Problems with the neighbours

Righteous Victims
十月 20, 2000

It is a brave historian who seeks to provide a truly comprehensive and synoptic account of the full evolution of the Zionist-Arab conflict from the late 19th century to the present day. This is not just due to the sheer complexity of the struggle, with its multiple internal and external actors and array of competing ideologies, fiercely contested wars and innumerable peace initiatives, but also because the national struggle continues to be fought. Any attempt to provide an "objective" account of this conflict, which is the principal objective of Righteous Victims , is bound to challenge some or all of the core assumptions and beliefs of the conventional Zionist and Arab nationalist interpretations of their mutual and conflictual past.

Benny Morris, one of the most distinguished of the "new" or revisionist Israeli historians, rises to this challenge with a richly informative, well-researched and elegantly written book. Righteous Victims is not only a pleasure to read, offering a gripping and exciting story of the Zionist enterprise and its confrontation with the Arab world, but also provides a breadth and depth of historical detail and analysis, which will be of as much interest to the specialist as to the general reader.

Morris sets out clearly his approach and the major challenges and obstacles. He unashamedly describes his historical approach as following the more traditional concentration on the political and military, rather than the economic and cultural components of the conflict. Wars and the political dynamics of the search for peace are given greater prominence. Morris also recognises that the availability of sources, archival and non-archival, are more substantial from the Israeli and western rather than the Arab worlds. The inevitable result is that the Zionist and western perspectives of the conflict are more accessible, detailed and informed than the sources from the Palestinian and Arab sides.

Given these constraints, Morris's claim to provide an objective account passes one critical test - his account undermines and challenges, almost in equal measure, the national myths and historiographies of both traditional Zionism and Arab and Palestinian nationalism. While never challenging the legitimacy of both nationalist struggles, Morris is also unflinching in placing a spotlight on their murkier and more ambivalent legacies. For both Israelis and Arabs, Righteous Victims provides difficult and at times distressing reading as it describes and analyses in an unambiguous and even forensic manner the extremisms, the lack of mutual empathy and toleration, and the primacy given to force rather than to dialogue, which have characterised many of the attitudes and actions of both parties in the conflict. Morris recognises, though, that the principal victor of the conflict has been the Jewish community, the Yishuv, and subsequently the state of Israel. The story of the success of the Zionist enterprise is, as Morris states, "nothing short of miraculous". Starting from a poor and ill-equipped community of transplanted Russian Jews, surrounded by a desolate environment and a broadly hostile Muslim world, a Jewish homeland and state was constructed that was militarily victorious in the five wars that have punctured its short history. In this broader historical perspective, the reason for the Zionist success against seemingly enormous odds is the main question that demands explanation.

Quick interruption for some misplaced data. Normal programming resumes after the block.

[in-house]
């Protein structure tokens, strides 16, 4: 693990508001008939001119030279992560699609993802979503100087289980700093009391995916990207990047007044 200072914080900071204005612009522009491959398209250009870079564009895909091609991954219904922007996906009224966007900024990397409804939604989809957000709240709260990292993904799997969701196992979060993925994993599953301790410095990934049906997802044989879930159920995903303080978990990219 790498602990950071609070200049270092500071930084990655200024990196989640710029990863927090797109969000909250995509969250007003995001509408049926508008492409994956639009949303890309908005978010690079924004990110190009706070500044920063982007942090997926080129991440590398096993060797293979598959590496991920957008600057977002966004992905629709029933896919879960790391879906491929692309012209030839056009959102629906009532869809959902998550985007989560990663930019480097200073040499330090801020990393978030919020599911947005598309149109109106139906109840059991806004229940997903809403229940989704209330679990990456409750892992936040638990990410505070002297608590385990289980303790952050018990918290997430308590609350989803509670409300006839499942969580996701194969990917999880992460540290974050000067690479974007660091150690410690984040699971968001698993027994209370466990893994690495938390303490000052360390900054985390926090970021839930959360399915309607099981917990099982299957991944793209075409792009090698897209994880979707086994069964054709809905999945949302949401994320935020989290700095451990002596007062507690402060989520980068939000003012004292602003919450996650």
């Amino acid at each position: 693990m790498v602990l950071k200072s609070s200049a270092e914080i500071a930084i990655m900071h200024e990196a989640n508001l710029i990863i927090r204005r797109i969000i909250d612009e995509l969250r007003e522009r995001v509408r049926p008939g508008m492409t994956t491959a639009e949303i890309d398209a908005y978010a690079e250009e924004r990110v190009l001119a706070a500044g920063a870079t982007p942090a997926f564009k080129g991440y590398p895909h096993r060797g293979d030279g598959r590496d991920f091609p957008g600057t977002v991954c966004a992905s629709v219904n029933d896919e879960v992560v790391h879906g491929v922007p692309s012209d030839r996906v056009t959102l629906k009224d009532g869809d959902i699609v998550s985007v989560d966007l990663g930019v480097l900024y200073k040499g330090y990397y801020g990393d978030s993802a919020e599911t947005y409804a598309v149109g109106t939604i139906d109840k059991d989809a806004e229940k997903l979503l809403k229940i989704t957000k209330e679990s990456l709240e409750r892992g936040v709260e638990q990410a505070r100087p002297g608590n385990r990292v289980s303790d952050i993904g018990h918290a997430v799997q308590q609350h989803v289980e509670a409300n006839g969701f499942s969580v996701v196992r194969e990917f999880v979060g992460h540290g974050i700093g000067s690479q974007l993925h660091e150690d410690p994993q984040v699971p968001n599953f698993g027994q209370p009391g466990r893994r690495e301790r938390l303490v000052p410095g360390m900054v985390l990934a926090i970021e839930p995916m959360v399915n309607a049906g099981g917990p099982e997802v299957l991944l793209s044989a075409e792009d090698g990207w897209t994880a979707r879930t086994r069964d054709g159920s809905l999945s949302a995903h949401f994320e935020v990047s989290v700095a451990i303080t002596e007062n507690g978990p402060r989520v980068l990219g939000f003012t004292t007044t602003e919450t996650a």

As a good historian, Morris sets out a number of causes for this success. He recognises an element of good fortune and luck. This was perhaps most critical in 1917, when a rare constellation of pro-Zionist British leaders and decision-makers promulgated the Balfour declaration, which provided the basis for a broadly supportive British imperial framework for the construction of a Jewish homeland. Morris also notes the relative Arab quiescence, particularly in the early period, in the face of Zionist expansionary ambitions, with many Arab notables selling land to the Jews and thereby directly contributing to the consolidation of the Jewish homeland. He plausibly argues that this initial irresolution to Jewish immigration was rooted in a cultural assumption, common to the Muslim world, of the Jews as a submissive and inconsequential people who could hardly be expected to possess, let alone realise, such ambitious objectives.